Mixed reaction to missile launch
March 20, 2003
Reaction on the South Shore to the beginning of war with Iraq ranged from supporting the campaign to wishing for more time for diplomacy.
At Rojo’s, a South Lake Tahoe bar and restaurant, three men from Washington ate their salads as they watched President Bush address the nation at 7:15 p.m. about the military action in Iraq.
Scott Matthews of Bellingham, Wash., thought Bush’s speech was routine. He hoped the initial missile attack would shock the Iraqis into surrender.
“I just hope they keep focus on keeping the deaths down on (Iraq’s) side as much as our side,” Matthews said.
Jim Wilker described Iraq President Saddam Hussein as running a “criminal enterprise” in the country and deserving punishment.
“Nobody likes to discipline their child but sometimes you have to sit them down and tell them not to cross the street,” Wilker said. “It’s something we had to do.”
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Steve Kentuck, a London native and Rojo’s employee, expressed frustration because his father was expected to fly from Heathrow to San Francisco. With flights likely suspended as war kicks off, Kentuck was doubtful he would see his father.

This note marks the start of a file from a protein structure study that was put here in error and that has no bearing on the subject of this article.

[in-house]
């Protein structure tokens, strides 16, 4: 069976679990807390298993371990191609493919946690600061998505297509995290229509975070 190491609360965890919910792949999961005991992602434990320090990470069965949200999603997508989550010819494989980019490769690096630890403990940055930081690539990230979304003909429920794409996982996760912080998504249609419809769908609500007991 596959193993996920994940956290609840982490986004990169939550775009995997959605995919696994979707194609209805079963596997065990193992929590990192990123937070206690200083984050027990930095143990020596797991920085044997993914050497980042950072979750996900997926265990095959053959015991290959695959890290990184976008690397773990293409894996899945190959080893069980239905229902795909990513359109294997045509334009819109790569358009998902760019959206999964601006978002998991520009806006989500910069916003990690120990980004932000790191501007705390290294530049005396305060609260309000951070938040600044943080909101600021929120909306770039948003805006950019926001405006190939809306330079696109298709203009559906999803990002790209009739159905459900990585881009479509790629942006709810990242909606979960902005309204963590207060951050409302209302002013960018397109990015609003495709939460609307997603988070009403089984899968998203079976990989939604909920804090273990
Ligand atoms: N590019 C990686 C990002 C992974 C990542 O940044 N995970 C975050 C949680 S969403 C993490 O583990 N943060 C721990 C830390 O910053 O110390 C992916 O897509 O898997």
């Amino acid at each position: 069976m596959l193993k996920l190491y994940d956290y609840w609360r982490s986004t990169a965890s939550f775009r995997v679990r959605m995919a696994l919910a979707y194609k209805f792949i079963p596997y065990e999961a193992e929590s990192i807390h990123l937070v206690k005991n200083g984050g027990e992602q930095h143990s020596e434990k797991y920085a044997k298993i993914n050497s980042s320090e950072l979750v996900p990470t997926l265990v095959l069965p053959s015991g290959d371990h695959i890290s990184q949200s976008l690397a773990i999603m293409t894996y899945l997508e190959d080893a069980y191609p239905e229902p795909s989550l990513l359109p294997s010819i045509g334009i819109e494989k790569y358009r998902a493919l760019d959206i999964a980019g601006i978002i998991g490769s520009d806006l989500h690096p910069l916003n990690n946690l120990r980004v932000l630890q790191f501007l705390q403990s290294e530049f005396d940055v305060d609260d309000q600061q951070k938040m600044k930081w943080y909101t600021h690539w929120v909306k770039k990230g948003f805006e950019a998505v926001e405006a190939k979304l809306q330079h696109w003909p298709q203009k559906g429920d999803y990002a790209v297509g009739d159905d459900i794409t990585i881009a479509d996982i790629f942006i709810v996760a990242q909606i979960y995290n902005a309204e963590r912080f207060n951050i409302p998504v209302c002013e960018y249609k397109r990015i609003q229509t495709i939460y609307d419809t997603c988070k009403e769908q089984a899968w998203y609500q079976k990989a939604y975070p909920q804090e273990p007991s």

Kentuck’s roommate, Jennifer Setbacken, sat intently watching Fox News.
“I think it’s sad it had to come to this and I’m nervous about the outcome,” Setbacken said. “I don’t know if there were any other options. It should have been done a long time ago.”
A couple of doors down at Sprouts Natural Foods Cafe, customer Lexi Larkin said she is against the war.
“We teach our children not to fight, not to hate but we’re doing the same thing as adults,” she said.
Bustling between serving drinks and catering to Tahoe Bowl league players, Marcy Scott had a stern take on the war.
“I just want to blow them out of the water,” she said.
At Lake Tahoe Community College, a group of students were using their break to go over a presentation in speech class. Lukas Anderson believed more time should have been allowed for a peaceful resolution to get Iraq to disarm.
“I feel for the people in Baghdad who may be like us and not interested in going to war,” Anderson said.
Dylan Johnson sat next to Anderson and remarked on the irony of both Bush administrations going to war with the same leader more than a decade apart.
Steven Creson listened from across the table. Creson, who spent four years in the Navy, was split in his beliefs.
He supports the war if it will rid Iraq of weapons of mass destruction. Creson said he has seen the effects of biological weapons on rats whose eyes popped out of their heads.
However, Creson said he still does not fully back the decision to take up arms.
“Saddam Hussein is all talk,” Creson said. “He’s proven he’s all talk.”
Down the hall near the coffee cart, Mark Peterson sat slumped in a chair watching a television. He sat in silence, taking a break from class.
“I’m just in a state of shock,” he said.
— E-mail William Ferchland at firstname.lastname@example.org